How to safely put up school displays

Displays are one of the first things that people see when they walk around a school.

Inspiring curiosity, showcasing pupils’ work, and providing practical advice, displays play a significant role in creating a positive and vibrant learning environment.

It is important that you take measures to ensure that displays are always put up safely, particularly given that falls from desks, chairs and ladders account for a large portion of major injuries in schools.

The risk

Employees, pupils and visitors could all be harmed during the assembly of displays, and afterwards if they are not fitted correctly.

The main dangers come from:

  • The use of incorrect equipment to get higher up, e.g. using chairs, stools and desks when commercial ladders are required
  • Not considering the surface that the display is being mounted upon – this may not be secure itself, or could contain asbestos
  • Attempting to put up displays independently when more than one person is required
  • Objects falling onto people below as displays are being fitted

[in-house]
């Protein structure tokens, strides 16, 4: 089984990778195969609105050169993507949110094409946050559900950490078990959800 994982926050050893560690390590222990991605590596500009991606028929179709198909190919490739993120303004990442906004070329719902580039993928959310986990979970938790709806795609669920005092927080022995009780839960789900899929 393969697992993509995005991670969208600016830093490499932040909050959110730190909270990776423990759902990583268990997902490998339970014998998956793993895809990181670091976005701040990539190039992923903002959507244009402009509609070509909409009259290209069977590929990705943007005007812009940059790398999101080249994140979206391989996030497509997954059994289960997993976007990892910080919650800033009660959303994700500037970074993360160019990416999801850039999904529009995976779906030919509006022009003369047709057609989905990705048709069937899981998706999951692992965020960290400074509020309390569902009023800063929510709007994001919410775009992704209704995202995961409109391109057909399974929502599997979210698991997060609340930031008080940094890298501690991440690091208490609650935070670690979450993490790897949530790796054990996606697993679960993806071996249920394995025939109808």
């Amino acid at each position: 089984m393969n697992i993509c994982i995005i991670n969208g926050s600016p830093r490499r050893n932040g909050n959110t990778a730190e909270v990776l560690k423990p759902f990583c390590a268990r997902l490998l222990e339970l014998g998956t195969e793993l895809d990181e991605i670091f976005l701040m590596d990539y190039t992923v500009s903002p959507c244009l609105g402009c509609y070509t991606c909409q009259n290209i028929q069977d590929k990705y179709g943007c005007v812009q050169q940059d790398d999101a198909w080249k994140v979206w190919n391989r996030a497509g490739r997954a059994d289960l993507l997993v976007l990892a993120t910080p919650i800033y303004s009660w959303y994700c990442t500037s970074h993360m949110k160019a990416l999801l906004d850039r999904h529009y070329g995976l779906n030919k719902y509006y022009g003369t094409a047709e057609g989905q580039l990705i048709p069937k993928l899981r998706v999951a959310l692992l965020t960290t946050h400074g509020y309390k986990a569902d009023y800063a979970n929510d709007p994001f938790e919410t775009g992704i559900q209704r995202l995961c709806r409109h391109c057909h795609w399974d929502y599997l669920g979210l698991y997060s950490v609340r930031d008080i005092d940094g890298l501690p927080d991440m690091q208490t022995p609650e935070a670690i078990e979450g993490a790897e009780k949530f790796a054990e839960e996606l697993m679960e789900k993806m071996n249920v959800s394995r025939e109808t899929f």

• Falls from working at height, e.g. overreaching causing the ladder to topple, or the object that is being stood on breaking or being unstable
  • Pupils walking into a ladder and causing it to topple.

Working at height

Defined as work where a person could fall a distance liable to cause personal injury. You are working at height if you: work above ground/floor level and could fall from an edge, through an opening or fragile surface.

The Work at Height Regulations (2005) apply to duty holders and outline a hierarchy of control measures that should be followed systematically, with the next level only considered when one level is not reasonably practicable.

Duty holders must:

  1. Avoid work at height when possible
  2. Use suitable equipment to prevent falls
  3. Use suitable equipment to minimise the distance and consequences of a fall

You should always consider collective protection (measures that protect everyone at risk, e.g. temporary guardrails or scaffolding) before personal protection (measures that only protect the individual carrying out the work).